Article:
I can’t tell you how many times I’ve received calls from potential clients who know they need a video, but don’t really know what they need. I won’t go placing blame … I mean, that’s why you call a video producer, right? Because they are supposed to bring your video needs and your message to life. True, true. But it will make your and their lives easier … it will save you time and potentially money … if you consider a few key points before you embark upon a video project. Here are a few things to think about:
Who is your audience?
Clearly there would be a huge difference in messaging if you are targeting lawmakers versus high schoolers. Or medical doctors rather than general consumers. If you have more than one audience “category” (ie. Potential donors, current clients, and people who know nothing about your product/service) that’s fine too. Just know that and be able to visualize your different audience members and what you hope they gain from watching.
What’s the message?
Which leads me to the next key point: What do you want your viewer to take away from watching your video? Are you trying to explain how a product works, provide instruction, rally support for your cause, create a video to accompany a presentation, or pay tribute to an award recipient? You don’t necessarily need to know how you want to verbalize and visualize your message, but you should most definitely know what you want your audience to take away.
Where will this video be shown?
There’s a difference between hosting video on your web site, showing it on a big screen at a conference, and emailing it to recipients of your newsletter. Perhaps you want to use in on many different platforms? Share these details …. Oh, and any deadline you might have … ahead of time.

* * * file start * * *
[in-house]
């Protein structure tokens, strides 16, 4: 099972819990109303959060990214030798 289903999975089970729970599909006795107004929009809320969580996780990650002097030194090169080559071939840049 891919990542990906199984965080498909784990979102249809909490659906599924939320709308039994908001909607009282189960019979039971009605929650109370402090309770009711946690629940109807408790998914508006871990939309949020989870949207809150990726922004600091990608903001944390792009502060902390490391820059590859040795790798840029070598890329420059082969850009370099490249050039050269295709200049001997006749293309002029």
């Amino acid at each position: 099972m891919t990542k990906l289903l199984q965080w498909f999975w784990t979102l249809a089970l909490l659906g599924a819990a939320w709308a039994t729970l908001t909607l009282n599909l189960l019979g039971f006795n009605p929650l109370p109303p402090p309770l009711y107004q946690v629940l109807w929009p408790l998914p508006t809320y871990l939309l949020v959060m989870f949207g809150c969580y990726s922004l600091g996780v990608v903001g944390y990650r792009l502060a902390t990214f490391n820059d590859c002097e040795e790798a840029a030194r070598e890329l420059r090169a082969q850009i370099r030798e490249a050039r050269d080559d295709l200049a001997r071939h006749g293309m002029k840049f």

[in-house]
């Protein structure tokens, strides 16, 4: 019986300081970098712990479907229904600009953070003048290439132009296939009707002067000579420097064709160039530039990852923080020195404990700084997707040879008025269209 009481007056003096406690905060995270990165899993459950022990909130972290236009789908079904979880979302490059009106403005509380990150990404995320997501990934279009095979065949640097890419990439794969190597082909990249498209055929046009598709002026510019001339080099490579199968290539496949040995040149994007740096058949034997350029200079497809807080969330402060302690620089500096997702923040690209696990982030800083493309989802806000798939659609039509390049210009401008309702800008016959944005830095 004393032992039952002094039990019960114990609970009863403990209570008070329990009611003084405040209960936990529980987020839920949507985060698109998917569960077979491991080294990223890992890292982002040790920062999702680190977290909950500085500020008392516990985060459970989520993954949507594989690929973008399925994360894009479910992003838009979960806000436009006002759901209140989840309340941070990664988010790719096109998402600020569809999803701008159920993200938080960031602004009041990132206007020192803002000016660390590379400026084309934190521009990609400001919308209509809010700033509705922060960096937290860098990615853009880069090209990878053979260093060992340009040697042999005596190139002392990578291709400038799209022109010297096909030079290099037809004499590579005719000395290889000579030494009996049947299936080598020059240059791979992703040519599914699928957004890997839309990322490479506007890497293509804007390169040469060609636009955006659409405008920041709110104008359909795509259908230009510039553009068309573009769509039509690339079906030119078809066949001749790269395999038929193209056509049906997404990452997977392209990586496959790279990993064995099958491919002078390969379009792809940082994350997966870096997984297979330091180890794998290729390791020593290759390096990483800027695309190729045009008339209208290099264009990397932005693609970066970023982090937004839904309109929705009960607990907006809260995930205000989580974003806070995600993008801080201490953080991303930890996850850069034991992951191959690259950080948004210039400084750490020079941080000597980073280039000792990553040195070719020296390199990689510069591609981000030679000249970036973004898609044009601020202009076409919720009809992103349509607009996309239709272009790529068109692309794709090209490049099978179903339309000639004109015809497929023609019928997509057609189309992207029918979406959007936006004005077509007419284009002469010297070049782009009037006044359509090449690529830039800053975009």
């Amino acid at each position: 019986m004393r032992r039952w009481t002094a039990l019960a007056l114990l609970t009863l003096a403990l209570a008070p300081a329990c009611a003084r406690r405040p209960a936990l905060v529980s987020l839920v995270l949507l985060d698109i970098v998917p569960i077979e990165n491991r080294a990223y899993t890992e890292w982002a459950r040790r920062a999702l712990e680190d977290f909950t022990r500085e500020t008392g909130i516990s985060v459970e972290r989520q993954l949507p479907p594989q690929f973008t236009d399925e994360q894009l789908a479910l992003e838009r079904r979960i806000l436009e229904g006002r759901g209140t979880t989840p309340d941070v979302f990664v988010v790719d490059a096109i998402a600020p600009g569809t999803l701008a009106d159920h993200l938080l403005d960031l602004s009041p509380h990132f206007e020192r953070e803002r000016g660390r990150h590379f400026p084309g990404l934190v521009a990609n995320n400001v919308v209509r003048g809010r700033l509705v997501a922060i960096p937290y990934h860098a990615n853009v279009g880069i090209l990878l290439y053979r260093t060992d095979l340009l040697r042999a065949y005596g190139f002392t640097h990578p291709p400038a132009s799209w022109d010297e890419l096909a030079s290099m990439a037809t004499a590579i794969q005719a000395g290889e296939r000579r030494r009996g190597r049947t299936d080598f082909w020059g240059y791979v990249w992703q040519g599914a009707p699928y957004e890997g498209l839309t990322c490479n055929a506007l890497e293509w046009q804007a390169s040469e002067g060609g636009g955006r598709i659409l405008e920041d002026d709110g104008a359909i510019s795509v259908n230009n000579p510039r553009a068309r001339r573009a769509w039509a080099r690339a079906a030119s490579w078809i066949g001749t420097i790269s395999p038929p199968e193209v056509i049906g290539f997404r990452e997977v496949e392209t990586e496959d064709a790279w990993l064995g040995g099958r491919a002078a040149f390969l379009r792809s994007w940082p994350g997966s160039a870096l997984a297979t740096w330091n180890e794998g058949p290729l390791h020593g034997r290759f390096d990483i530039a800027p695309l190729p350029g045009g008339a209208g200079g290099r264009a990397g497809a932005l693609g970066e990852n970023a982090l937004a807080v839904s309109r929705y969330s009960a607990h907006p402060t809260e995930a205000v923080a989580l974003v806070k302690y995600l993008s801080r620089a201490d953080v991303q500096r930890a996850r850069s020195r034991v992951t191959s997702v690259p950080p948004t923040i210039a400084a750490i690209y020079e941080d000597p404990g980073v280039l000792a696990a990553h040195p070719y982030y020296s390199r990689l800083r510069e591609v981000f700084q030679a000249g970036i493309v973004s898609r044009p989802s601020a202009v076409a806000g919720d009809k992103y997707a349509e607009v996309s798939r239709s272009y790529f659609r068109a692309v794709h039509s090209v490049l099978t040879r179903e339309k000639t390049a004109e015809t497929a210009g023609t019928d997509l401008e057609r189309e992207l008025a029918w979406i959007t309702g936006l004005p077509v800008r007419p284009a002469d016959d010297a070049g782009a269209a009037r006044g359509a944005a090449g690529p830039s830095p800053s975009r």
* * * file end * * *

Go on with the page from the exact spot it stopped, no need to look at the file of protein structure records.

What’s your Budget?
I realize you may not know how much a video will cost, but it’s good to know how much you have to spend. This will save everyone’s time. Understand that video rates vary depending upon several factors including: the number of shoot days, location of shoot(s), if travel is involved, length of the video, complexity of graphics, how many cameras will be used, whether voiceover will be included, etc. Having a general idea of what you can afford will help a producer tailor their project costs to your budget. If your budget is on the small side, you can discuss cost-saving options with the producer such as limiting the number of shoot locations.
Length? Get real!
According to a 2018 study by Microsoft, the average human attention span is now eight seconds. EIGHT seconds (and falling. In 2000, the same study showed an average attention span of 12 seconds). While some training videos or documentary style stories may require longer formats, if your goal is to promote a product, explain a service, recognize a person, or one of the many other reasons people and companies produce video, realize that shorter is almost always better. Here’s the good news: According to Marketing Guru Insivia, consumers retain 95% of a message when they watch it on video, compared to 10% in text. Social media posts with video have 48% more views. BUT your message needs to be short, sweet and to the point.
A few final tips: If you have examples of similar video styles that you are drawn to, it’s a great idea to share those links with your producer. The goal isn’t to copy another video, but to share your style …. much like you might show your contractor photos of kitchens you like when planning a remodel. With so many ways to visually tell a story, make sure you give your producer more than just a few verbal clues to get started.
In case you’re still not sure if video is what you need, consider this: By 2022, online videos will make up more than 82% of all consumer internet traffic (Cisco) and for good reason: Six out of 10 people say they’d rather watch videos than television (Google).